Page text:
The Deutsche SchülerAkademie (DSA), a summer program for bright and academically motivated students in Germany and its alumni organization, the Club der Ehemaligen der Deutschen SchülerAkademien e. V. (CdE), offer some information on their intentions and activities on the web pages listed below. As only these introductory texts are available in English, feel free to contact us for further questions or comments.
In Germany, bright and motivated students are generally not sufficiently challenged and stimulated by the normal school curriculum. It can sometimes be difficult for them to meet peers of similar abilities, interests or motivation and many of them suffer from not being accepted or understood by their class mates.
In 1988 the Bildung und Begabung gemeinnützige GmbH (non-profit, Education and Talent, Ltd.) therefore developed a residential academic summer program to support these students. Substantially subsidized by the Federal Government, these summer programs have developed over the years into one of the most outstanding educational opportunities for bright and motivated students in Germany. Meanwhile the program is enriched by students with different cultural background coming from all over the world.
More than 9,000 students have since participated. Under the label “Deutsche SchülerAkademie” (“Summer School for German Pupils”) nine summer schools with 90 students each are now being offered during the summer holidays in boarding schools across Germany. They last for 16 days and consist of six courses from six different academic disciplines such as mathematics, sciences, economics, philosophy, art history or introduction to foreign languages and cultures. The students select one course in which they participate for 6 hours each day.
An equal amount of time is also spent on activities in which the students of the courses mix, like sports, instrumental music, choir, excursions, drama and lectures. Some of these activities are pre-planned; others might emerge spontaneously on the initiative of the participants.
Each course is lead by two instructors, usually experts from schools or universities. Participants come from grades 11 and 12 (17–18 year-olds; in Germany there are 13 school years in some states, 12 in others). To be accepted to a summer school they need to be recommended by their school or to have participated successfully in a national competition.
It is the aim of the academies to offer intellectual and social challenges to promote adolescents’ abilities and to facilitate contacts with similarly bright students. Assisted and guided by the instructors, they work on exciting topics of their own choosing. The level of work quite often matches the standards of university seminars in the first few semesters.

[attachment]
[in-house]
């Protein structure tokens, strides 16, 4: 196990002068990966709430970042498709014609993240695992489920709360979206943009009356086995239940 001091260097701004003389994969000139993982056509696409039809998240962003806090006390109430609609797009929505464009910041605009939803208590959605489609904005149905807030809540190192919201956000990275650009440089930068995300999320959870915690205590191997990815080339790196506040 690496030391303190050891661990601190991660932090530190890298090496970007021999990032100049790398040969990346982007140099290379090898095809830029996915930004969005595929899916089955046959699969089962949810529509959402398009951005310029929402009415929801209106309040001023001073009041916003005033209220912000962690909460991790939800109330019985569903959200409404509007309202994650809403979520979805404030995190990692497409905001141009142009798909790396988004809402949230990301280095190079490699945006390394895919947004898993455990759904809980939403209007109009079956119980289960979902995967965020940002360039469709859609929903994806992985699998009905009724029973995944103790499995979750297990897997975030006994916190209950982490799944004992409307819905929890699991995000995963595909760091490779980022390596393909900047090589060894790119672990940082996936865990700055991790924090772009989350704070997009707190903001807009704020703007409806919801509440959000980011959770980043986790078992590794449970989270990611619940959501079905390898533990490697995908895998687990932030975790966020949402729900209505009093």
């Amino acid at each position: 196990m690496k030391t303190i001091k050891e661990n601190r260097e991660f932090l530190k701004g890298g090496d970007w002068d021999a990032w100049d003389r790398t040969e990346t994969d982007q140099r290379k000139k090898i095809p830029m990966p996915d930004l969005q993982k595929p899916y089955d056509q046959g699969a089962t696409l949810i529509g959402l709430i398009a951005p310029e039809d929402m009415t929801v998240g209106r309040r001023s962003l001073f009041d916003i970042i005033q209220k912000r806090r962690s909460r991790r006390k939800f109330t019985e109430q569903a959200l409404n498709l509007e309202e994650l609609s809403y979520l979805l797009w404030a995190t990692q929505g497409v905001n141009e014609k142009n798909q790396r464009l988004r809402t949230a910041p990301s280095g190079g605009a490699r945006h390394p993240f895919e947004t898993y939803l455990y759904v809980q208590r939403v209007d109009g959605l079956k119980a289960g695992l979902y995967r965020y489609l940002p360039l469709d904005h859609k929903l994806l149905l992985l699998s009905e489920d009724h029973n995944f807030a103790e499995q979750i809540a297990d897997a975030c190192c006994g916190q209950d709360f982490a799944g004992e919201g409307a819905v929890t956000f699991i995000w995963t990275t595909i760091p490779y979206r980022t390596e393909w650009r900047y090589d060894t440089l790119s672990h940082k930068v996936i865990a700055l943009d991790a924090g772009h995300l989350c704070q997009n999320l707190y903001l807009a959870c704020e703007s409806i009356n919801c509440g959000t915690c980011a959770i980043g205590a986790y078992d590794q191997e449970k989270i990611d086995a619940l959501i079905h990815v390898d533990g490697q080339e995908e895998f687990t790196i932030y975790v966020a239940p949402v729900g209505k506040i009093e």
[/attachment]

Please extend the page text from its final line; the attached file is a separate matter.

The concept of the summer schools is based on the following principles:
- Participants are bright and motivated young people. They live and work together in the same place for 2½ weeks.
- Participants are introduced to a certain academic field and are taught by scientists, teachers or other experts. They are also guided in conducting independent work, which enables them to learn about scientific standards and some basic rules of scientific work.
- Each course covers a broad spectrum of activities. It is supposed to provide the participants not only with facts and figures, but mainly with structural and analytical knowledge about the topic and, of course, domain-specific methodologies.
- Course work is complemented by cultural and social activities as well as by music and sports.
- An important component of the course work is writing a documentation during the summer school. Each course writes a report about the proceedings and the results of their work. After the summer school those reports are put together into a booklet (“Documentation”) and given to all participants.
- Another key element of the academies is the rotation, during which the participants take over the role of instructors and present their work to the participants of the other courses.
Participants will most likely take home some important experiences from the academies. Working together in their courses will give them a chance to:
- extend the knowledge and interests they already have
- get to know entirely new subjects and to immerse themselves in them
- improve their techniques of oral presentation